“I was introduced to fruit fly work in my undergraduate (BSc) dissertation at Bournemouth University, where I quickly became astonished at the volume and complexity of the work based around such a small organism. Gaining interest the more I read, I quickly discovered the usefulness of such a model organism, where far too many fundamental genetic breakthroughs were as a result of the fruit fly’s many beneficial traits,” Kal explains.

“I continued into my Master’s degree (MSc), further developing my skills as a fruit fly geneticist. During this period I attended a Drosophila training scheme (pdf 575kb) held at the University of Manchester's fruit fly facility, organised by Professor Andreas Prokop. This event further opened my eyes to the benefits of fruit fly work, and gave me the belief that future breakthroughs will still be as a result of a pilot study using Drosophila. I gained some vital background knowledge which was helpful to complete my MSc, and that I use even now I have continued on to do a PhD in Drosophila genetics.

Through being a small part of the project Kevin McGhee ran, I have become passionate about becoming a genetics researcher."

"Along with the upcoming facilities and supervisory team in the ‘Translational Genetics Group’, this passion was one of the key factors in my decision continue to study at Bournemouth University.”

The impact

Dr Jehannine Austin, University of British Columbia

“Genetic counselling is fundamentally all about helping people to better understand what we know from research about the causes of the illness that they have, or that their loved one has. It's also about using this understanding of cause to help people to understand the things that they can do to better take care of their mental health for the future, and about helping people to manage the emotional issues that often go along with our explanations for what causes an illness,” Jehannine explains.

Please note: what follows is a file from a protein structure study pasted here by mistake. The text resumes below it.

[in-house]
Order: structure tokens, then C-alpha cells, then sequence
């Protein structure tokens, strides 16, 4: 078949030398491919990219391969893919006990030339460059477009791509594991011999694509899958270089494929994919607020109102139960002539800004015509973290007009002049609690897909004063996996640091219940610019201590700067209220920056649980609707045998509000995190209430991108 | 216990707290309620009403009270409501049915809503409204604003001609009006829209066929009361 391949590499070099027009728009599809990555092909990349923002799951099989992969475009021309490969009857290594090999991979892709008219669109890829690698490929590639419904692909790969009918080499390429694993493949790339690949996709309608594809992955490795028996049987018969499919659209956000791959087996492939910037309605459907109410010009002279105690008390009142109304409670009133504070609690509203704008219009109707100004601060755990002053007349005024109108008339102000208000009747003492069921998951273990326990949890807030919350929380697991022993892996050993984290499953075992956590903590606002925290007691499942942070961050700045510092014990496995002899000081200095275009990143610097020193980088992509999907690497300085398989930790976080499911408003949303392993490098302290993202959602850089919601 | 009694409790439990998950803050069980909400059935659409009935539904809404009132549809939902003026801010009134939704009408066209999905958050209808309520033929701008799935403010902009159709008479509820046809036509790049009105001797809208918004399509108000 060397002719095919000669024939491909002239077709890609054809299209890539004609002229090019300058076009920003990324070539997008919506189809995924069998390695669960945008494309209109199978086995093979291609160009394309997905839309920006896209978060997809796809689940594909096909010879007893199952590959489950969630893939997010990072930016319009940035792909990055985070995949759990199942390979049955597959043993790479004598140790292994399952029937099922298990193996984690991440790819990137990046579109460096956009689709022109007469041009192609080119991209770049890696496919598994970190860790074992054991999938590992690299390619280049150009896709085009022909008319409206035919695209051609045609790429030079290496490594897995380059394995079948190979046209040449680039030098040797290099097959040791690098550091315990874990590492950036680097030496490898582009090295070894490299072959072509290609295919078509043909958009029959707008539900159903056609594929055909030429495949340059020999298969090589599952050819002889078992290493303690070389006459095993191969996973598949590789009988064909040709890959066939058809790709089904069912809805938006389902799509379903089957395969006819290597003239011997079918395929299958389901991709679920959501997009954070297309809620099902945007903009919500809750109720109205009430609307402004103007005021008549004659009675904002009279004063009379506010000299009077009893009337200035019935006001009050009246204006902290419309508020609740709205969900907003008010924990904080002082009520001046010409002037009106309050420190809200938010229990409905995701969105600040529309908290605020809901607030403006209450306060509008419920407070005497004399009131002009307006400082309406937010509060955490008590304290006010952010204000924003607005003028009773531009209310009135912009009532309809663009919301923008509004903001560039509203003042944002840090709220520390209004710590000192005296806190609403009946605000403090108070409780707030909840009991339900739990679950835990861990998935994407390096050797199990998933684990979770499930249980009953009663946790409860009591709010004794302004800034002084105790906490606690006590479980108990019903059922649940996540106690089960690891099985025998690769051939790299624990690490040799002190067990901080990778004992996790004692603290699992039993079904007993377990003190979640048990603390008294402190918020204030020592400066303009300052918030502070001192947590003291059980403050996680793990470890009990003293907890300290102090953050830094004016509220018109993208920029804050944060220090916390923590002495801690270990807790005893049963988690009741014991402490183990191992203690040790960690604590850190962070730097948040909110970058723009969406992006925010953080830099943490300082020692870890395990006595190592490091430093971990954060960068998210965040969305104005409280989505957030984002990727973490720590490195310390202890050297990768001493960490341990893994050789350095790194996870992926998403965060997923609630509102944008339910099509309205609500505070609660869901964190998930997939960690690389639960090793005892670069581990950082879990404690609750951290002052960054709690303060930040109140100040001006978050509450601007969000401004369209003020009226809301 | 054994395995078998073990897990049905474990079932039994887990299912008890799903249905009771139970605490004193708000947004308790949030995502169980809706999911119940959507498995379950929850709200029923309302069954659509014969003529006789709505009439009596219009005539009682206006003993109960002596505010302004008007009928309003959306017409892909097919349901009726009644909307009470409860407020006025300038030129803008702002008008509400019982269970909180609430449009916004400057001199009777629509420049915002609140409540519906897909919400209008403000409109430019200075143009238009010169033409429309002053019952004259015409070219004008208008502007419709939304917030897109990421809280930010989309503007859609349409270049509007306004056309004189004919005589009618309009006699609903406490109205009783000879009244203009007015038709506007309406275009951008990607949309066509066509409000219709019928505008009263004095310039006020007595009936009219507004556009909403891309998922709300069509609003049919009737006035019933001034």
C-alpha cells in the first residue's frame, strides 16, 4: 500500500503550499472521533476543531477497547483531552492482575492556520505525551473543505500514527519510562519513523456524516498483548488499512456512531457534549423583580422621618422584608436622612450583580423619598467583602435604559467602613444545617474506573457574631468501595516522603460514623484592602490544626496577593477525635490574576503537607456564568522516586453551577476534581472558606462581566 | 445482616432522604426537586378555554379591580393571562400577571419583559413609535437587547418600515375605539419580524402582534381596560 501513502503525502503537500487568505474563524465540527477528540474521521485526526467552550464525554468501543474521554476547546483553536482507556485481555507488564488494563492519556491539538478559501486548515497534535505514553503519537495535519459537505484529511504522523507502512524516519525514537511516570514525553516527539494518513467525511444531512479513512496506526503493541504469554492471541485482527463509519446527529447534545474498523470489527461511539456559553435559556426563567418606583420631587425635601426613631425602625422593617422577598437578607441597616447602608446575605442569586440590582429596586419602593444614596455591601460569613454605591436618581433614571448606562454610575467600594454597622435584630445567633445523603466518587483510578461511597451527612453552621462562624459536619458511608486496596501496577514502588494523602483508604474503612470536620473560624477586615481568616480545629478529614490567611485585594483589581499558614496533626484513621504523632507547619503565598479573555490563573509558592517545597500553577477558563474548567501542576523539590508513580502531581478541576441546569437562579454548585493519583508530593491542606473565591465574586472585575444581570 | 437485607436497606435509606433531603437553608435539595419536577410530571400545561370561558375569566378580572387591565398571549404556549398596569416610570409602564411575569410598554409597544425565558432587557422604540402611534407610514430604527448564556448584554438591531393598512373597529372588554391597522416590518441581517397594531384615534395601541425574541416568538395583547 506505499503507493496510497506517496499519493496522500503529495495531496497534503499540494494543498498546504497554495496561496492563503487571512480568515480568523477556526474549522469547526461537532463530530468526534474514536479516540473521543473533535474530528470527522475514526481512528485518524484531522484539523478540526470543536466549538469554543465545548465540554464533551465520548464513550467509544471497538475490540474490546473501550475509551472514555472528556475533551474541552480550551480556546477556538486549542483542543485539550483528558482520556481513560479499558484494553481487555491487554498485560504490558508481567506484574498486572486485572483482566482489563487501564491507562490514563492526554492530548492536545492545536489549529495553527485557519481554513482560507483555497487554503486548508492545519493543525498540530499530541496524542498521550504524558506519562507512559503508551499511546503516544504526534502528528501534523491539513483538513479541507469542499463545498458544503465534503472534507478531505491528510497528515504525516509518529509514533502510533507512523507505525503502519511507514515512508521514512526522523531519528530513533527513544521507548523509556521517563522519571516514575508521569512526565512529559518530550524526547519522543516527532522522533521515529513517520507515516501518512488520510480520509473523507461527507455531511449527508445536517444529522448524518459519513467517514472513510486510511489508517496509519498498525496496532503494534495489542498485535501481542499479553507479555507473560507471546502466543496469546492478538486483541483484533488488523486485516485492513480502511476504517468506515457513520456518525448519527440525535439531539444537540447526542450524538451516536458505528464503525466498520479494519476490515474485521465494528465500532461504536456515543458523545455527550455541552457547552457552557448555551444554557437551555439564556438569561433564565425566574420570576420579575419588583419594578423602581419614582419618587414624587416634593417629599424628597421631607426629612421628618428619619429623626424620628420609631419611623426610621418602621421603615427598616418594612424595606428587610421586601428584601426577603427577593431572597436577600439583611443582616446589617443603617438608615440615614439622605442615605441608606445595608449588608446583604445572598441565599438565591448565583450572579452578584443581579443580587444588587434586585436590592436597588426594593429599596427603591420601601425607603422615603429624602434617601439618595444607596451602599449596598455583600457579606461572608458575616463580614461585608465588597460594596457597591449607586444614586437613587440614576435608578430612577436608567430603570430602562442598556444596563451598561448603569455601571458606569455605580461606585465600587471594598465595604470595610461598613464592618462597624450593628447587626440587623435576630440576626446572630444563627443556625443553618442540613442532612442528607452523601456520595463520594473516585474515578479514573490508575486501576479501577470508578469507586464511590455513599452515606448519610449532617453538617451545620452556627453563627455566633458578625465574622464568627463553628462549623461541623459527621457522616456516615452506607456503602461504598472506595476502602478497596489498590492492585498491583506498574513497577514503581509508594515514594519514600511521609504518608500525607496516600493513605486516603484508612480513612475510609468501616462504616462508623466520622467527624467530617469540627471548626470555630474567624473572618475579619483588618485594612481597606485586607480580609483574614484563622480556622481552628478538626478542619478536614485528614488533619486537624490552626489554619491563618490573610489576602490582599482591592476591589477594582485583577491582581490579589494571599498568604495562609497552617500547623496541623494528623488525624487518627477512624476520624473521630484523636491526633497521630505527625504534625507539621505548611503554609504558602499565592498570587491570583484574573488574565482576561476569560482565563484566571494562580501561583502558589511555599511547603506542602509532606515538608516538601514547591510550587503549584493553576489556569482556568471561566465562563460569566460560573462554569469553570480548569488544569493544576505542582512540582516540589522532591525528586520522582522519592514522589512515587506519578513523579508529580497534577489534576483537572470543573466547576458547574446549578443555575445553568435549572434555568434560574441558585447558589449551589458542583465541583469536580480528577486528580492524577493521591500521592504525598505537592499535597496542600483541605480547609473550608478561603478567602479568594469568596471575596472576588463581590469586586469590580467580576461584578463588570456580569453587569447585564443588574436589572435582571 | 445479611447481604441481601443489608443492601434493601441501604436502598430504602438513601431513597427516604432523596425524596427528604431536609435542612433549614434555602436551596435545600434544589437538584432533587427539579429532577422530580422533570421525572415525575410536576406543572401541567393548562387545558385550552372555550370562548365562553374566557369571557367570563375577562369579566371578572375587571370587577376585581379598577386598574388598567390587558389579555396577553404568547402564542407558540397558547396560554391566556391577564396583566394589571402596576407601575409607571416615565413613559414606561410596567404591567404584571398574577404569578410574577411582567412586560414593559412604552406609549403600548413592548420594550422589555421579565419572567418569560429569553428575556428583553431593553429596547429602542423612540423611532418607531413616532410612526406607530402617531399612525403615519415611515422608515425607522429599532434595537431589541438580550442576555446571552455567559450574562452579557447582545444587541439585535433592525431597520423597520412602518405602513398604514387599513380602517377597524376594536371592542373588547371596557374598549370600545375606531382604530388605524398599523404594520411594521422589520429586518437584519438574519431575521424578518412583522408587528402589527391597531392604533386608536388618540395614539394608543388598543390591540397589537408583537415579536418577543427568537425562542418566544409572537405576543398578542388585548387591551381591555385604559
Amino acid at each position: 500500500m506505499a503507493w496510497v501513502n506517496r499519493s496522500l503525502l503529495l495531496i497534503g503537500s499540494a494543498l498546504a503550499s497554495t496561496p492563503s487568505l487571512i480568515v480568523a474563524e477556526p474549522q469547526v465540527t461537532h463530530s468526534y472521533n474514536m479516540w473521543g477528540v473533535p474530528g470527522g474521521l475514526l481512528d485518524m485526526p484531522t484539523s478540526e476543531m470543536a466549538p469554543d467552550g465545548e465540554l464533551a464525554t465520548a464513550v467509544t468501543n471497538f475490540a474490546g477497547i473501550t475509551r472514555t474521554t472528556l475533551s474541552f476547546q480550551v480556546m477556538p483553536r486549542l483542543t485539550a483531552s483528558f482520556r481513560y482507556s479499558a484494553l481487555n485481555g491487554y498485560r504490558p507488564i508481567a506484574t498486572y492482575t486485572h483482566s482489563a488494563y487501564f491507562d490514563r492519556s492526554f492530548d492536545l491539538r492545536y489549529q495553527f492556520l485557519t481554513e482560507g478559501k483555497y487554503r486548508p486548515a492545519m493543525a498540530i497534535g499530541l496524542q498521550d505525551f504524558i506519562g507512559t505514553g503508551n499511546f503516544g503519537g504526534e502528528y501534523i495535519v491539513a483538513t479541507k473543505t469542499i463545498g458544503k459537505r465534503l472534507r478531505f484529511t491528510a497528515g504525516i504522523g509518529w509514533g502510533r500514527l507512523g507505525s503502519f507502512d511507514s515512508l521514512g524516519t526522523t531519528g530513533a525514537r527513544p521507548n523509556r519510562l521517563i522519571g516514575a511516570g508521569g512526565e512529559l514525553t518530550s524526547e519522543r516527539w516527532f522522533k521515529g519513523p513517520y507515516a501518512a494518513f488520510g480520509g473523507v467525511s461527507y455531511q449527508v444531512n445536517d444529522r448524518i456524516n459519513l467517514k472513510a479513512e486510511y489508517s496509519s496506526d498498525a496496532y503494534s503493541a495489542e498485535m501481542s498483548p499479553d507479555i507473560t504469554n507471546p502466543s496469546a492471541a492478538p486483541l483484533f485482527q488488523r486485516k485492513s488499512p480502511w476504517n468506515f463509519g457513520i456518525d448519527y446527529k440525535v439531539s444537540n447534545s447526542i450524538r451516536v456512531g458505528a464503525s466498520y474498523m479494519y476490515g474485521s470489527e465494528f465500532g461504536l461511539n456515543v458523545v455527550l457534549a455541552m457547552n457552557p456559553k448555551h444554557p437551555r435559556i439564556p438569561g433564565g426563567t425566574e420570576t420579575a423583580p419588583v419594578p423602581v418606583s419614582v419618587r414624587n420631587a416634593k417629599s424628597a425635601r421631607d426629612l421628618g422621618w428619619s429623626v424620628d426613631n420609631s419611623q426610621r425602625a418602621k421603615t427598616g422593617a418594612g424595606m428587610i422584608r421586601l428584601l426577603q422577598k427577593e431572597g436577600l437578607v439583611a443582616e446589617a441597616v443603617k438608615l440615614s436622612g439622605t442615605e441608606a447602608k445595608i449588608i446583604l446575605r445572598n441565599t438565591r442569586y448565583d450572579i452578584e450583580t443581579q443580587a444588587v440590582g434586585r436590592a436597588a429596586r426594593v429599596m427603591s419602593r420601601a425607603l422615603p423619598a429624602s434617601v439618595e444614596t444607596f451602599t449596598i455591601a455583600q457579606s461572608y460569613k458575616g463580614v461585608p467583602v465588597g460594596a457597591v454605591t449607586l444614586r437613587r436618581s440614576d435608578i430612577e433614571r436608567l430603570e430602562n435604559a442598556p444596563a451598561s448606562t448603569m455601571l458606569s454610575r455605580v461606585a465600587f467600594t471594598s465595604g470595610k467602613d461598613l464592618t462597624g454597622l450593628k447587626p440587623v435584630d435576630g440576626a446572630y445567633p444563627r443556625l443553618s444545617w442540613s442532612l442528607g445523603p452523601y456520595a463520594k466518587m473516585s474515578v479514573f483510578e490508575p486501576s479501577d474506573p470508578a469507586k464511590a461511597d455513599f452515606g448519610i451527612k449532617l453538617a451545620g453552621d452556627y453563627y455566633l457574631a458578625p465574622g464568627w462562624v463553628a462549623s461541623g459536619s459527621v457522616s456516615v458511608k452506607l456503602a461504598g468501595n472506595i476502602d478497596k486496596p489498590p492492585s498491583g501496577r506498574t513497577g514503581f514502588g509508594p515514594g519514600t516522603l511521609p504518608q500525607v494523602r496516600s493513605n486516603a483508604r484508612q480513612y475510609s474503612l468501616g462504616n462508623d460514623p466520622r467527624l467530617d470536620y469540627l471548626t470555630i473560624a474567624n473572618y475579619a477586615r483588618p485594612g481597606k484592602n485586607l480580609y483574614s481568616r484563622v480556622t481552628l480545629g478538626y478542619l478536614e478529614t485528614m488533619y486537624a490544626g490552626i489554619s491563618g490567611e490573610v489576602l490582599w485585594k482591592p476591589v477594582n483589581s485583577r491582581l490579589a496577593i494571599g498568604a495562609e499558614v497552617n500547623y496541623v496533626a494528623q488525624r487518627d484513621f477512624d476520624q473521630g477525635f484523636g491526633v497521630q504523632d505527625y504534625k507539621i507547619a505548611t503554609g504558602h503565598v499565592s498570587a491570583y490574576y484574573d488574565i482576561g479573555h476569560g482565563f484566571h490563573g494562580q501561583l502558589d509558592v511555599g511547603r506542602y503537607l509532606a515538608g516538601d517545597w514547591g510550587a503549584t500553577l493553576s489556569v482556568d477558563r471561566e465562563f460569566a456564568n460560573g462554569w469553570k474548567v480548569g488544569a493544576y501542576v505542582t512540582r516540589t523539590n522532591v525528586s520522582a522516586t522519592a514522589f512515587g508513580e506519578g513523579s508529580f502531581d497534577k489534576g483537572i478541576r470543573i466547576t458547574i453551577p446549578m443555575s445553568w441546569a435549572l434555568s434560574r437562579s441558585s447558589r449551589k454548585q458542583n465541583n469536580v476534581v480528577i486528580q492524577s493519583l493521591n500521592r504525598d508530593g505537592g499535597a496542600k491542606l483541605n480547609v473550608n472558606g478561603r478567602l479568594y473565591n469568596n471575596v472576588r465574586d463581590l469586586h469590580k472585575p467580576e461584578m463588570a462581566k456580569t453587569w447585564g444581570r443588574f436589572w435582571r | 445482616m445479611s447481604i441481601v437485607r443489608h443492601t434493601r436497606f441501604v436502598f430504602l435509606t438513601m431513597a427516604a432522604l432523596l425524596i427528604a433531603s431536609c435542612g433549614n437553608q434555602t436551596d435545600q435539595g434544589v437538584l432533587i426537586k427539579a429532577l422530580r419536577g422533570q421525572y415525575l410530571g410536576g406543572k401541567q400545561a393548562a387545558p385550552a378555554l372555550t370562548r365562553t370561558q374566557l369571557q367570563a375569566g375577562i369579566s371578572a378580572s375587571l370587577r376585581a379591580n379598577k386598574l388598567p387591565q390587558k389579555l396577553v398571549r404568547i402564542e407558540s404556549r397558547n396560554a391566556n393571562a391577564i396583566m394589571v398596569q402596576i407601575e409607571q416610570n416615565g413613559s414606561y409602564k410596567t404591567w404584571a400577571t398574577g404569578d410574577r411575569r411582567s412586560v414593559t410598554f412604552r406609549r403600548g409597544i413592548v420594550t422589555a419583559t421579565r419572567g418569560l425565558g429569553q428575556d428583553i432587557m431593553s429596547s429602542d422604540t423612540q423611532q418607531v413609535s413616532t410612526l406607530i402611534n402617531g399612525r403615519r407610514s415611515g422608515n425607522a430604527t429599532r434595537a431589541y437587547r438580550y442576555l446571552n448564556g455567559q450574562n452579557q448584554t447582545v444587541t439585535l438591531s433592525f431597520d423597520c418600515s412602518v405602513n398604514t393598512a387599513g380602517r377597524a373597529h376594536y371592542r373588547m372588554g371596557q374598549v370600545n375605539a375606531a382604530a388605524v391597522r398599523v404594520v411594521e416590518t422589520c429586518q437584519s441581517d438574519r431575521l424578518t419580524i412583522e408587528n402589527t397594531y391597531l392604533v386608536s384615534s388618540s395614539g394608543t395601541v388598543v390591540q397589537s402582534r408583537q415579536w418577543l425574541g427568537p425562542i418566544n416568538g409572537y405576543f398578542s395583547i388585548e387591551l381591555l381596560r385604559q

“We know from research studies that people who live with psychiatric disorders and their families are interested in receiving genetic counselling, and from work that we and others have done, we also know that genetic counselling can be helpful for this population. However, we also know that very few people with psychiatric disorders and their families actually get access to this service, that people with psychiatric disorders are not routinely referred to generalist genetics clinics.

“So, a few years ago, we started a specialist psychiatric genetic counselling clinic in Vancouver, Canada. It is the first one of its kind in the world, and data we have been collecting about patient outcomes after receiving genetic counselling show that it can be really helpful to people, but it was not available as a specialist service to many people,” she adds.

Our transatlantic collaboration between UBC and Bournemouth University has been absolutely pivotal in laying the groundwork for bringing psychiatric genetic counselling to the UK, so that families living with psychiatric disorders on this side of the Atlantic can benefit from this service too."

"We have been enjoying a really productive collaboration to build capacity amongst genetic counsellors in the UK to deliver psychiatric genetic counselling, to establish a UK-based psychiatric genetic counselling clinic, and to measure patient outcomes of the intervention too.”